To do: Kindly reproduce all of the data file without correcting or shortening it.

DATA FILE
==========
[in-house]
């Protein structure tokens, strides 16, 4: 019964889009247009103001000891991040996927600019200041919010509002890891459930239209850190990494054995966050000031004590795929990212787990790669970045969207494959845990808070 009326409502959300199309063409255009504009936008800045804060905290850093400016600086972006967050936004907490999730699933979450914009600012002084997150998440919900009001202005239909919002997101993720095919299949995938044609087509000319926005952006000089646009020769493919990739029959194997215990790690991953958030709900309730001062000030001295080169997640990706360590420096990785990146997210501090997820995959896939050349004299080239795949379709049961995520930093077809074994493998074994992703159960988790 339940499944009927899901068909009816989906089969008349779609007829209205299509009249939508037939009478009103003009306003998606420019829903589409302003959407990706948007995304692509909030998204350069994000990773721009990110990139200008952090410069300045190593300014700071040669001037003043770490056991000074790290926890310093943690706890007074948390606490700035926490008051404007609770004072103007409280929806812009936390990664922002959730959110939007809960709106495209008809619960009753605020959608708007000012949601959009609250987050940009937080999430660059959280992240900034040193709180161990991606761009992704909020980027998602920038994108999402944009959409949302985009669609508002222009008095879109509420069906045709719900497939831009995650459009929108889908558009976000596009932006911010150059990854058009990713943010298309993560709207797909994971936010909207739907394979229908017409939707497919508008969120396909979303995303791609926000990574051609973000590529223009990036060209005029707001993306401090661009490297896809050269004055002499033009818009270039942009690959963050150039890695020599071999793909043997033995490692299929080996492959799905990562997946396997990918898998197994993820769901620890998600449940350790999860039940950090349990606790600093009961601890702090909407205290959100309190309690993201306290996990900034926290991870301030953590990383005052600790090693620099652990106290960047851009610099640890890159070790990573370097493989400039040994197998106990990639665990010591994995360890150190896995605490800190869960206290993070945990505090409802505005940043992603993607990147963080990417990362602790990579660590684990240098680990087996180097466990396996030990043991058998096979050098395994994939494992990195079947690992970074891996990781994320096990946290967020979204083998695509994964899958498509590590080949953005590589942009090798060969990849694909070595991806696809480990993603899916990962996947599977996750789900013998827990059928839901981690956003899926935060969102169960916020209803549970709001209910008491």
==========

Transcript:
[in-house]
């Protein structure tokens, strides 16, 4: 019964889009247009103001000891991040996927600019200041919010509002890891459930239209850190990494054995966050000031004590795929990212787990790669970045969207494959845990808070 009326409502959300199309063409255009504009936008800045804060905290850093400016600086972006967050936004907490999730699933979450914009600012002084997150998440919900009001202005239909919002997101993720095919299949995938044609087509000319926005952006000089646009020769493919990739029959194997215990790690991953958030709900309730001062000030001295080169997640990706360590420096990785990146997210501090997820995959896939050349004299080239795949379709049961995520930093077809074994493998074994992703159960988790 339940499944009927899901068909009816989906089969008349779609007829209205299509009249939508037939009478009103003009306003998606420019829903589409302003959407990706948007995304692509909030998204350069994000990773721009990110990139200008952090410069300045190593300014700071040669001037003043770490056991000074790290926890310093943690706890007074948390606490700035926490008051404007609770004072103007409280929806812009936390990664922002959730959110939007809960709106495209008809619960009753605020959608708007000012949601959009609250987050940009937080999430660059959280992240900034040193709180161990991606761009992704909020980027998602920038994108999402944009959409949302985009669609508002222009008095879109509420069906045709719900497939831009995650459009929108889908558009976000596009932006911010150059990854058009990713943010298309993560709207797909994971936010909207739907394979229908017409939707497919508008969120396909979303995303791609926000990574051609973000590529223009990036060209005029707001993306401090661009490297896809050269004055002499033009818009270039942009690959963050150039890695020599071999793909043997033995490692299929080996492959799905990562997946396997990918898998197994993820769901620890998600449940350790999860039940950090349990606790600093009961601890702090909407205290959100309190309690993201306290996990900034926290991870301030953590990383005052600790090693620099652990106290960047851009610099640890890159070790990573370097493989400039040994197998106990990639665990010591994995360890150190896995605490800190869960206290993070945990505090409802505005940043992603993607990147963080990417990362602790990579660590684990240098680990087996180097466990396996030990043991058998096979050098395994994939494992990195079947690992970074891996990781994320096990946290967020979204083998695509994964899958498509590590080949953005590589942009090798060969990849694909070595991806696809480990993603899916990962996947599977996750789900013998827990059928839901981690956003899926935060969102169960916020209803549970709001209910008491």